The most adventurous quartet in contemporary jazz has met its visual match in Peter Max, the legendary pop artist who, as it turns out, is a huge fan of the band. Russell Ferrante and company could probably feel at home naming any of their innovative, loose-spirited albums after one of Max's paintings, but Altered State definitely fits the vibe here -- which is all odd meters, emotionally provocative melodic lines, and unexpected harmonies. Max, in turn, took a few preliminary tracks and was inspired to create the cool, splotchy cover art. The hourlong musical affair won't cause any permanent mental and emotional departures, but there are a lot of odd and spirited surprises along the way. "Suite 15," featuring the funky interplay of Bob Mintzer's aggressive sax and Ferrante's power chording (not to mention one of Ferrante's classic lush piano solos), is classic Jackets stuff all the way. They almost go "pop" on Mintzer's multi-genre romp "March Majestic," which is driven by drummer Marcus Baylor's New Orleans-styled march beat, Ferrante's gospel-tinged keys, and -- big shock -- Mintzer's ace soloing throughout. The spiritual centerpiece of the disc is "The Hope," a churchgoing gem featuring Jean Baylor on lead vocals and the Perry Sisters backing. Running from the fellowship hall, the quartet goes alternately fun and jazzy and then weird and wild, from Ferrante's dark, brooding, and gently exotic "Hunter's Point" to bassist Jimmy Haslip's simmering and offbeat "Youth Eternal." Marcus Baylor has a blast taking listeners into a dense percussive forest at the beginning of "Free Day," which develops into a fairly straightforward midtempo jazz number. Ferrante explains that this project was about finding some less-traveled roads. But even on those, the band can't get away from the powerful risk-taking and solid playing that make the Yellowjackets treasures in their chosen genre.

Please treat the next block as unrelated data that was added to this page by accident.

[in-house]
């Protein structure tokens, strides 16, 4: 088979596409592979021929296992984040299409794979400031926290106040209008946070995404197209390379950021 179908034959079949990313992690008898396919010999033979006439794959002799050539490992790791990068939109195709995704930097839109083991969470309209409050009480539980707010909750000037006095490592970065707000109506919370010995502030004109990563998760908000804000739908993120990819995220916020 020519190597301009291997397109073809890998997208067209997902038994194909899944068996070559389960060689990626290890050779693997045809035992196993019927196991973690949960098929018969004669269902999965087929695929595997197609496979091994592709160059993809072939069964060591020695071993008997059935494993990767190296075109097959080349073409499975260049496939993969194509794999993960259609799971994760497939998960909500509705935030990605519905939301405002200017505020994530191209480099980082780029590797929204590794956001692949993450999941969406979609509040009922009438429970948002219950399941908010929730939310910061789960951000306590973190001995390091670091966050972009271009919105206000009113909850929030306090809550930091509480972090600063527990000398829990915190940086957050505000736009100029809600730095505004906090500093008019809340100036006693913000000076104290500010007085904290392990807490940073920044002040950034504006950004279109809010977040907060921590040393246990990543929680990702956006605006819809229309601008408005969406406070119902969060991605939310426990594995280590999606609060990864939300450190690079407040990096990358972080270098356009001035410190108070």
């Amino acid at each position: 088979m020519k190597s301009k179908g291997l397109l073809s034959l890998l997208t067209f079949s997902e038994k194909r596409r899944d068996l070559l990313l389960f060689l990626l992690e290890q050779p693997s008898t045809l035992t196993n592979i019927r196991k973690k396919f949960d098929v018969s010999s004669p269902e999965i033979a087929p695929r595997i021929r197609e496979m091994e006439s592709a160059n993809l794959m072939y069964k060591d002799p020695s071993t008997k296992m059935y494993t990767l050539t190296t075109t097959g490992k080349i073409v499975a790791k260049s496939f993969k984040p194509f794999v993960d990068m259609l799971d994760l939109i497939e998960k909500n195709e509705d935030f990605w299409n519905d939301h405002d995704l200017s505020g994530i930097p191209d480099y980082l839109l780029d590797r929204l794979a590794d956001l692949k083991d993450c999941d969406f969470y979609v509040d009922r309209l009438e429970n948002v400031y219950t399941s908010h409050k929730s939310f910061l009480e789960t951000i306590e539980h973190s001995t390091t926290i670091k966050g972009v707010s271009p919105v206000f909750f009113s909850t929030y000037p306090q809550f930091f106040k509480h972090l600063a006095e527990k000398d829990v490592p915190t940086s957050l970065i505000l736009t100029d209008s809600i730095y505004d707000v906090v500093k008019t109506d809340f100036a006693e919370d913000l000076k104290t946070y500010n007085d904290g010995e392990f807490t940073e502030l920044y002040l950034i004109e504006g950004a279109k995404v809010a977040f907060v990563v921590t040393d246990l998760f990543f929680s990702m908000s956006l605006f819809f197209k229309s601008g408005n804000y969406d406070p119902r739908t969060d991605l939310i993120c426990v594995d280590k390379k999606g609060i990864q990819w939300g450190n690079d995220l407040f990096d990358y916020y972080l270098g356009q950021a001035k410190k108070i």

Altered State Review
by Jonathan Widran